Becoming a stay at home mom or dad seems like a great idea. The commute is a simple stroll into your office; you’ll be able to be on hand should your kids need anything, and you’ll save a bundle on daycare. After the first few screaming fits that only happen during conference calls, that commute might start to sound like a dream vacation. If you’ve decided to work from home but are worried about how to handle it with kids, here are 3 great tips to achieve a good work/life balance.
If the kids are old enough, talk about what you expect from them in advance
This is more than just a simple, “I may be here, but I’m very busy and need to keep my attention on work,” talk. It’s helpful to explain to your kids what specifically you want. Go over common situations such as, “If you come into the office and I’m on the phone, do you scream at the top of your lungs that you need a Popsicle? Or do you wait until I am off the phone?”
Going over the most common scenarios will help you get the response you need from your child, and also help your child understand how to behave when they find you in these situations.
Is your child too young for that talk? Use the “Nap Time” list
Truth be told, nap time is as much for the parents as it is for the kids. While you may find handling work time almost impossible for a rampaging toddler or a fussy newborn, you can still get plenty of work done during nap time if you plan for it.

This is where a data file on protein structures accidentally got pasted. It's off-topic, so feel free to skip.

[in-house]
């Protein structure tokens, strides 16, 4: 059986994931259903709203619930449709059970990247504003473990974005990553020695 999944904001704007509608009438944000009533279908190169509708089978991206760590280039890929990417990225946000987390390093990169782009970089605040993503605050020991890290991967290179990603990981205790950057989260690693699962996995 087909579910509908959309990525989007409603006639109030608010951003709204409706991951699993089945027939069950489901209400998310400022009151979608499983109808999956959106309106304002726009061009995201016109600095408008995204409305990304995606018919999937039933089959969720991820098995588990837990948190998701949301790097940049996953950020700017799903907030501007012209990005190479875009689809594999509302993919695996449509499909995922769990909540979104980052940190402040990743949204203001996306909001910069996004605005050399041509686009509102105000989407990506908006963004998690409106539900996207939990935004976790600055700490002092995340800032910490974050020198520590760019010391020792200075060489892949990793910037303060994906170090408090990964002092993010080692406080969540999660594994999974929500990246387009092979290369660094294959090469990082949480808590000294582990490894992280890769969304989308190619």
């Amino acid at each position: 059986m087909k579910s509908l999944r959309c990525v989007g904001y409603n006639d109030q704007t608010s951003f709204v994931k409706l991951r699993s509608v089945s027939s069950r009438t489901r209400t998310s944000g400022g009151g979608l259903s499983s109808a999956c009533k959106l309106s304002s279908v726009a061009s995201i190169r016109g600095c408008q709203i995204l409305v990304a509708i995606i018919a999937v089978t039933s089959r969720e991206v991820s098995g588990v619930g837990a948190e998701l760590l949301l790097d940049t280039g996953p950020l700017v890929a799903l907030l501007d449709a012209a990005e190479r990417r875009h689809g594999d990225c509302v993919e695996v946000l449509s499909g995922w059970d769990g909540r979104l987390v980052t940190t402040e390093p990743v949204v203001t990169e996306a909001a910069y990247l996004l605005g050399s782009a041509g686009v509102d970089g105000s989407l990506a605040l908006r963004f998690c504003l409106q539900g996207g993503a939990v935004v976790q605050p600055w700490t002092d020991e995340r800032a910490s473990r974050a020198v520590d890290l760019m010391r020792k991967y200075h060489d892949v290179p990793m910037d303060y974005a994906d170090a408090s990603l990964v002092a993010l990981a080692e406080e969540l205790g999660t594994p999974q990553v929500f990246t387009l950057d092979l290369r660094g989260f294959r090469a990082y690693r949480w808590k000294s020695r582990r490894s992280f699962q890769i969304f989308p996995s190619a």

Create a list of things you need to get done during that distraction free time, and start working on it as soon as your youngsters are down. It may surprise you just how much you can get done in an hour or two of focused work.
Don’t need to communicate with the team? Go nights.
Night time is often the most peaceful time to get work done. If you don’t need to call your coworkers or clients, and just need to get work done, night time is perfect for it. Not only are the kids safe in bed and not likely to come flying in every three seconds to ask you to wash their favorite shirt or examine a non-existent cut, you’ll also benefit from the silence created by pets and co-parents asleep as well.
Some kids are good at respecting your work time. Some kids aren’t so good at it. If your kids are a little needier than most, it helps to have a game plan in place to assist you. These options include asking a friend or family member to help watch the kids when you have an important deadline to make, to setting aside an irresistible distraction for your kid specifically for those times. Whatever works for you, it is good to have a safety net if you need a distraction-free moment, and your kids are reluctant to give it to you.
Working from home can be tricky if you have kids, but it doesn’t have to be difficult if you use a few smart tricks to help you get things done. Working from home has a range of benefits, such as being more available for your children and cutting down on costs. If you can handle the challenges, it offers a great deal of opportunity for your work, your children, and you.
Readers Bureau, Contributor
Edited by Jesus Chan
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